Last month I wrote about impact the wildfires in Canada had on the air quality at my home. Last week there was another occurrence in which the air patterns changed to bring the smoke pollution back toward us and this time I had in place an indoor Airthings Pollution Monitor that provides PM2.5 readings. What I saw is that the outdoor smoke pollution definitely affects the quality of the air in the second floor of our condo, and therefore I think the monitor can provide indication that the outdoor pollution is worse. We didn’t have the windows open and it wasn’t so hot outside to cause our central air conditioning to run more than normal, but obviously the house is not hermetically sealed and we did open doors to go outside. What I don’t know is what to do when the air gets bad? I am thinking get more internal air circulation, either with floor fans or the fan in our HVAC or buy air purifiers.

In the neighborhood where I live I have developed the reputation as the guy who walks a lot. The reputation may be aided by the fact that I usually wear a Tilley hat. I have type 2 diabetes and have been managing my glucose/A1C in the pre-diabetic range mostly through exercise and diet. I have found that taking a walk is the easiest/quickest way to lower my glucose, and this New York Times article cites studies showing that just a two or five minute walk has positive affects. Ideally, I take four walks each day, one after each meal and an extra in the afternoon. The time and distance I walk is dictated by my schedule and the weather. During the work day I treat these walks as “coffee breaks” that are aided by the fact that I work from home.

I am a proponent of the idea that computer science education should be cross-curriculum rather than focused solely on singular classes and college advanced placement. Computing should be seen as fundamental as reading and writing as it now touches ever aspect of our lives. A step in this direction is application of computer science to liberal arts and humanities, such as being done at the University of Michigan. I particularly like the three themes: computing for discovery, computing for expression, and computing for justice. Watch this presentation by Mark Guzdial to learn more.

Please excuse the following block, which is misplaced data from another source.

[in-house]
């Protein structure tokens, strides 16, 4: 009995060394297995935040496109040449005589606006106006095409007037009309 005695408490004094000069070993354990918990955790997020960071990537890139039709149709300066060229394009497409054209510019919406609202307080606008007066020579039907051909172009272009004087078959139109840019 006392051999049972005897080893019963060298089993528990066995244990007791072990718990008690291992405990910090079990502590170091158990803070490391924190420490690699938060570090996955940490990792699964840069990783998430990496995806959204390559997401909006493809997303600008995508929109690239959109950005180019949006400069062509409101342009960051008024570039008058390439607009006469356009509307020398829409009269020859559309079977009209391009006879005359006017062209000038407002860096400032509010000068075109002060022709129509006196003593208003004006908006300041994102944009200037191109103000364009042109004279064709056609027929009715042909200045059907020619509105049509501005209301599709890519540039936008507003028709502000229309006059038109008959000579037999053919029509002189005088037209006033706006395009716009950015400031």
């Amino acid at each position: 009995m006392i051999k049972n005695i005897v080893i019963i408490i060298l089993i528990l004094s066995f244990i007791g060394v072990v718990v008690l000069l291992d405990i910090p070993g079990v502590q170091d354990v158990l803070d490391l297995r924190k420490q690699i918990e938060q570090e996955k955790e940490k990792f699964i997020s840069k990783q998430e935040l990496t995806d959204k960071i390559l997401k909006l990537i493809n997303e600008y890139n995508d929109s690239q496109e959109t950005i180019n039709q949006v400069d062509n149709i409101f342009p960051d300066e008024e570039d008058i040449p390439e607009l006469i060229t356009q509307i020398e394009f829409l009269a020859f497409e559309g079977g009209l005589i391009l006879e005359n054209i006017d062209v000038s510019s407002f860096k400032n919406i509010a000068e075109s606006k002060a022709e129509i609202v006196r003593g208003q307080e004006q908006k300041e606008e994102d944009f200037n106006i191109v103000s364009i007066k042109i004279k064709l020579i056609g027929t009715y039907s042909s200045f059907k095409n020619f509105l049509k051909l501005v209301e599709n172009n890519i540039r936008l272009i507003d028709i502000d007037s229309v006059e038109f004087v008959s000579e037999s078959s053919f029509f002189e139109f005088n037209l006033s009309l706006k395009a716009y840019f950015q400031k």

Yesterday I added a TP-Link switch that supports Matter to my smarthome configuration. The installation process was not as smooth as advertised, but after some fiddling I did succeed at adding the switch to Google Home. You can read about my experience posted to my day notes.

Hope Is Not A Strategy

I am resigned to the fact that Chicago Cubs are not going to be a playoff team this year, which makes them sellers for the upcoming trade deadline, and it is this idea of “selling” that makes me mad. We knew that Cody Bellinger was only going to be with the Cubs for a year and if he played to any amount of his capability would be a mid season trade, so his leaving is not a problem. What I don’t want to see is the Cubs trading Marcus Stroman.

Starting pitching is the foundation of a MLB team and the Cubs have no real pitching prospects in their farm system. Every free agent pitcher not on their team that the Cubs sign is an unknown. Jameson Taillon is the most recent case in point, the Cubs didn’t really know what they were getting when they signed Taillon but they hoped he would be as good as he was in previous seasons. When you sign a player not on your team you hope they will perform as you expect, but hope is not a strategy!

Stroman has been the best Cubs pitcher the last two years. You can make the claim he is one of the best pitchers in baseball and the Cubs should know best about his health, his mental make up, and his skills. In other words, Stroman is a known asset, and when you are building a team I think general managers should bias what they know about the players on their team.